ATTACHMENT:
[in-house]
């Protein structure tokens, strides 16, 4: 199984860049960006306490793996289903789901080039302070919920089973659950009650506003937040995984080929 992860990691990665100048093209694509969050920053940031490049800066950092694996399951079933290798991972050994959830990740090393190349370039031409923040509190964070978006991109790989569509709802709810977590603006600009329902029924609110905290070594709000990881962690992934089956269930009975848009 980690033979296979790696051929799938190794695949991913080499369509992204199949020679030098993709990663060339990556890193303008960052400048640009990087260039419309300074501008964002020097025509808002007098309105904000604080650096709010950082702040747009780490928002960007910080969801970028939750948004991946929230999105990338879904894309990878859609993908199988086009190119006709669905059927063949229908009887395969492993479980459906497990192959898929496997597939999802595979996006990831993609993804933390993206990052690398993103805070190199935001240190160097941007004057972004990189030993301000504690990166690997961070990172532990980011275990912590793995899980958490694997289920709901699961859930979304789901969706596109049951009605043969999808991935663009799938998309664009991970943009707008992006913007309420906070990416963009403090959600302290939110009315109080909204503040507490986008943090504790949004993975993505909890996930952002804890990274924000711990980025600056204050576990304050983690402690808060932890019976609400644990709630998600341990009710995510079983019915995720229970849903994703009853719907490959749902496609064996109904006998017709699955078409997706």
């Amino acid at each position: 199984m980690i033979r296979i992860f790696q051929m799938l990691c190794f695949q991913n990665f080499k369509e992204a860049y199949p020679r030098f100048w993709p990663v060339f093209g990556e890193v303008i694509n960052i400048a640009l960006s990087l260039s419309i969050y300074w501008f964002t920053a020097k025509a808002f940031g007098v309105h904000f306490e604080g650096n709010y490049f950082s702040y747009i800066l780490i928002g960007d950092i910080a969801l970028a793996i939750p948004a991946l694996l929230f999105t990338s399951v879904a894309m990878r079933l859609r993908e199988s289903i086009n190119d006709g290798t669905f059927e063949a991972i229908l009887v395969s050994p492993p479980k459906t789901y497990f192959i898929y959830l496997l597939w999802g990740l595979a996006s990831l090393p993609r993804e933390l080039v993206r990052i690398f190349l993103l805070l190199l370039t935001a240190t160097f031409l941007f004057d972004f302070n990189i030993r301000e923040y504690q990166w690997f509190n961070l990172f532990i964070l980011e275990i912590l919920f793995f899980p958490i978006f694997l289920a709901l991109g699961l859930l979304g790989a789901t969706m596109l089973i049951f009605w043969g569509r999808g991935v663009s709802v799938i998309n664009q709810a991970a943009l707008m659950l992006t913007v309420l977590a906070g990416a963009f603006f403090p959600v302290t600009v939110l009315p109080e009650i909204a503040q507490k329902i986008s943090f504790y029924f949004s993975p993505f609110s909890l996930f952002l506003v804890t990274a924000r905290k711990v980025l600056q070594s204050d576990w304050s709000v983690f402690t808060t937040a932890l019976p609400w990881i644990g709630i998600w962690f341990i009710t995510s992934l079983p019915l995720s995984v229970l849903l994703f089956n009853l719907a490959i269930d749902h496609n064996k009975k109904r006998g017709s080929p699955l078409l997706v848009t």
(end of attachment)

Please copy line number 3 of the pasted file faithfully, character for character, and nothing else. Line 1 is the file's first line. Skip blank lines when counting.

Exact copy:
């Amino acid at each position: 199984m980690i033979r296979i992860f790696q051929m799938l990691c190794f695949q991913n990665f080499k369509e992204a860049y199949p020679r030098f100048w993709p990663v060339f093209g990556e890193v303008i694509n960052i400048a640009l960006s990087l260039s419309i969050y300074w501008f964002t920053a020097k025509a808002f940031g007098v309105h904000f306490e604080g650096n709010y490049f950082s702040y747009i800066l780490i928002g960007d950092i910080a969801l970028a793996i939750p948004a991946l694996l929230f999105t990338s399951v879904a894309m990878r079933l859609r993908e199988s289903i086009n190119d006709g290798t669905f059927e063949a991972i229908l009887v395969s050994p492993p479980k459906t789901y497990f192959i898929y959830l496997l597939w999802g990740l595979a996006s990831l090393p993609r993804e933390l080039v993206r990052i690398f190349l993103l805070l190199l370039t935001a240190t160097f031409l941007f004057d972004f302070n990189i030993r301000e923040y504690q990166w690997f509190n961070l990172f532990i964070l980011e275990i912590l919920f793995f899980p958490i978006f694997l289920a709901l991109g699961l859930l979304g790989a789901t969706m596109l089973i049951f009605w043969g569509r999808g991935v663009s709802v799938i998309n664009q709810a991970a943009l707008m659950l992006t913007v309420l977590a906070g990416a963009f603006f403090p959600v302290t600009v939110l009315p109080e009650i909204a503040q507490k329902i986008s943090f504790y029924f949004s993975p993505f609110s909890l996930f952002l506003v804890t990274a924000r905290k711990v980025l600056q070594s204050d576990w304050s709000v983690f402690t808060t937040a932890l019976p609400w990881i644990g709630i998600w962690f341990i009710t995510s992934l079983p019915l995720s995984v229970l849903l994703f089956n009853l719907a490959i269930d749902h496609n064996k009975k109904r006998g017709s080929p699955l078409l997706v848009t």